Thanks for the feedback about the font size on my web site. I wasn't aware that anyone had a problem with it till now. I'll look into it. Perhaps you could let me know what your screen resolution is set to, or anything else that you feel might be relevant. Is the font too small on all of the pages? Time is short right now but in the near future I'll try to come up with a generic solution. In the meantime, the content is available as a PDF download from the site, or can be sent out via email.

As for the use of generating random numbers, well almost any use really. For example, someone might simulate rolling a dice in their program, generating numbers in the range 1 to 6, or have an array of character strings and generate them seemingly at random by generating a random number within the range of valid indexes for the array. A lottery program might generate numbers using rand(). Almost anything you can think of, but remember that the random number generators that ship with compilers are usually pretty basic and not adequate for serious applications, e.g. scientific or crypto use. Better generators are available.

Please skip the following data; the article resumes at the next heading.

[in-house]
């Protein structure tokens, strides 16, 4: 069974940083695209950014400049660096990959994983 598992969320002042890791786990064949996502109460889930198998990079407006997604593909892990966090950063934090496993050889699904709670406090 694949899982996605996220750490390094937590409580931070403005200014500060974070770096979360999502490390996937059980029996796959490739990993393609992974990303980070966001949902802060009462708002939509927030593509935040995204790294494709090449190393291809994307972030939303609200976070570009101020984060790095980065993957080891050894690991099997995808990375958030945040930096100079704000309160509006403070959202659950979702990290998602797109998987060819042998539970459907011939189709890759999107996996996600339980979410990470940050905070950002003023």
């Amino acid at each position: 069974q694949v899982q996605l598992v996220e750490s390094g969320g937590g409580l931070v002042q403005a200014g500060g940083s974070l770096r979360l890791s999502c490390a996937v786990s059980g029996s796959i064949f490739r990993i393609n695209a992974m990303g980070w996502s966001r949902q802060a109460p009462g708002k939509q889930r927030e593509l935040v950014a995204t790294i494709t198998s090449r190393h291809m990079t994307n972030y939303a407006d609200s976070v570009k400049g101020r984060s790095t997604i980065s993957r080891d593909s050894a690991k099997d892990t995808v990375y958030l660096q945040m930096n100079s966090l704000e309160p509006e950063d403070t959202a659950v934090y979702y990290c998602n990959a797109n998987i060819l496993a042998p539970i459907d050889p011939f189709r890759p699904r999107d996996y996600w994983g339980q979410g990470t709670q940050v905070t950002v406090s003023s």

This tutorial provides a brief introduction to the random number functions that come as part of the C++ standard library, namely rand() and srand().

rand() and RAND_MAX

The C++ standard library includes a pseudo random number generator for generating random numbers. In order to use it we need to include the <cstdlib> header. To generate a random number we use the rand() function. This will produce a result in the range 0 to RAND_MAX, where RAND_MAX is a constant defined by the implementation.

Here's a piece of code that will generate a single random number:

#include <cstdlib>

#include <iostream>

using namespace std;

int main()
{
int random_integer = rand();
cout << random_integer << endl;
}

The value of RAND_MAX varies between compilers and can be as low as 32767, which would give a range from 0 to 32767 for rand(). To find out the value of RAND_MAX for your compiler run the following small piece of code:

#include <cstdlib>

#include <iostream>

using namespace std;

int main()
{
cout << "The value of RAND_MAX is " << RAND_MAX << endl;
}

srand()